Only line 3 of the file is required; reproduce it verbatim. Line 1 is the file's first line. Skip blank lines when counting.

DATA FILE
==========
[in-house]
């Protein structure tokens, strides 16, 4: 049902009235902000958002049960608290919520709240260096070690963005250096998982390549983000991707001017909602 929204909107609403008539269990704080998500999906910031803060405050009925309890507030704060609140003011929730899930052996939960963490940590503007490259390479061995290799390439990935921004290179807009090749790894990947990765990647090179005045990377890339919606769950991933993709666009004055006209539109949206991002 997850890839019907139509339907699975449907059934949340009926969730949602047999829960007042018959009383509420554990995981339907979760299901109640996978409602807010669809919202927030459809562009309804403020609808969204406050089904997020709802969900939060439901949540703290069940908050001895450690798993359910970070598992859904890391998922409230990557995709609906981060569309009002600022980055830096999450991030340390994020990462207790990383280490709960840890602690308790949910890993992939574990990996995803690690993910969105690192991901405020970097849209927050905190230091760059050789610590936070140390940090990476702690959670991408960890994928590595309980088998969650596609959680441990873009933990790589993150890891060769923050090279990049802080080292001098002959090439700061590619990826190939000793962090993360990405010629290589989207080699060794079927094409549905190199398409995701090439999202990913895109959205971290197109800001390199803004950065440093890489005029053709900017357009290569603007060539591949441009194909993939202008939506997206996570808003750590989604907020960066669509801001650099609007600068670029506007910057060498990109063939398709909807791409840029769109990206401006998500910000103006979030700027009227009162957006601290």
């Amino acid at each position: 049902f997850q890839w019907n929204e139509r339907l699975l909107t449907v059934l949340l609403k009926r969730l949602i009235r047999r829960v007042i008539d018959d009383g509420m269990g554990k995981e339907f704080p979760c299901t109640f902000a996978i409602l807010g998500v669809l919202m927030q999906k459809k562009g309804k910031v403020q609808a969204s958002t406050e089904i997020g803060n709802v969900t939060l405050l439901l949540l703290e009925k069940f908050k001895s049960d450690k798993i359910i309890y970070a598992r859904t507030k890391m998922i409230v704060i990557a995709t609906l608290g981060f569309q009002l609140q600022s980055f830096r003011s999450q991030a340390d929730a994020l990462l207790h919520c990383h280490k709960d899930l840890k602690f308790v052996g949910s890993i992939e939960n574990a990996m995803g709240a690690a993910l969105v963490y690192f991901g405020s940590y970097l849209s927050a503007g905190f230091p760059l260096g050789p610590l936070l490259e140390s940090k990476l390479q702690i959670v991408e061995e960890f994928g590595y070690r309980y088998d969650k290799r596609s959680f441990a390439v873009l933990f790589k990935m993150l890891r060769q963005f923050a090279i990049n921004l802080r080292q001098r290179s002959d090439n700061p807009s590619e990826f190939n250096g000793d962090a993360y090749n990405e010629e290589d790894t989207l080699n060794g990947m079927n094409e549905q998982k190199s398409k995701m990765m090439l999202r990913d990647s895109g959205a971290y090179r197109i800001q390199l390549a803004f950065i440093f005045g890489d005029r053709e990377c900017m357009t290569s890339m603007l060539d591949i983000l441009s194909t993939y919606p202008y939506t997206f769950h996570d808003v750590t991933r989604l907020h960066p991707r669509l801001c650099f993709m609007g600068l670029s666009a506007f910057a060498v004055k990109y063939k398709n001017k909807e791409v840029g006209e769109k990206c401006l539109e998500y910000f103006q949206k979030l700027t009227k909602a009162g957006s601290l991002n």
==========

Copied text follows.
């Amino acid at each position: 049902f997850q890839w019907n929204e139509r339907l699975l909107t449907v059934l949340l609403k009926r969730l949602i009235r047999r829960v007042i008539d018959d009383g509420m269990g554990k995981e339907f704080p979760c299901t109640f902000a996978i409602l807010g998500v669809l919202m927030q999906k459809k562009g309804k910031v403020q609808a969204s958002t406050e089904i997020g803060n709802v969900t939060l405050l439901l949540l703290e009925k069940f908050k001895s049960d450690k798993i359910i309890y970070a598992r859904t507030k890391m998922i409230v704060i990557a995709t609906l608290g981060f569309q009002l609140q600022s980055f830096r003011s999450q991030a340390d929730a994020l990462l207790h919520c990383h280490k709960d899930l840890k602690f308790v052996g949910s890993i992939e939960n574990a990996m995803g709240a690690a993910l969105v963490y690192f991901g405020s940590y970097l849209s927050a503007g905190f230091p760059l260096g050789p610590l936070l490259e140390s940090k990476l390479q702690i959670v991408e061995e960890f994928g590595y070690r309980y088998d969650k290799r596609s959680f441990a390439v873009l933990f790589k990935m993150l890891r060769q963005f923050a090279i990049n921004l802080r080292q001098r290179s002959d090439n700061p807009s590619e990826f190939n250096g000793d962090a993360y090749n990405e010629e290589d790894t989207l080699n060794g990947m079927n094409e549905q998982k190199s398409k995701m990765m090439l999202r990913d990647s895109g959205a971290y090179r197109i800001q390199l390549a803004f950065i440093f005045g890489d005029r053709e990377c900017m357009t290569s890339m603007l060539d591949i983000l441009s194909t993939y919606p202008y939506t997206f769950h996570d808003v750590t991933r989604l907020h960066p991707r669509l801001c650099f993709m609007g600068l670029s666009a506007f910057a060498v004055k990109y063939k398709n001017k909807e791409v840029g006209e769109k990206c401006l539109e998500y910000f103006q949206k979030l700027t009227k909602a009162g957006s601290l991002n």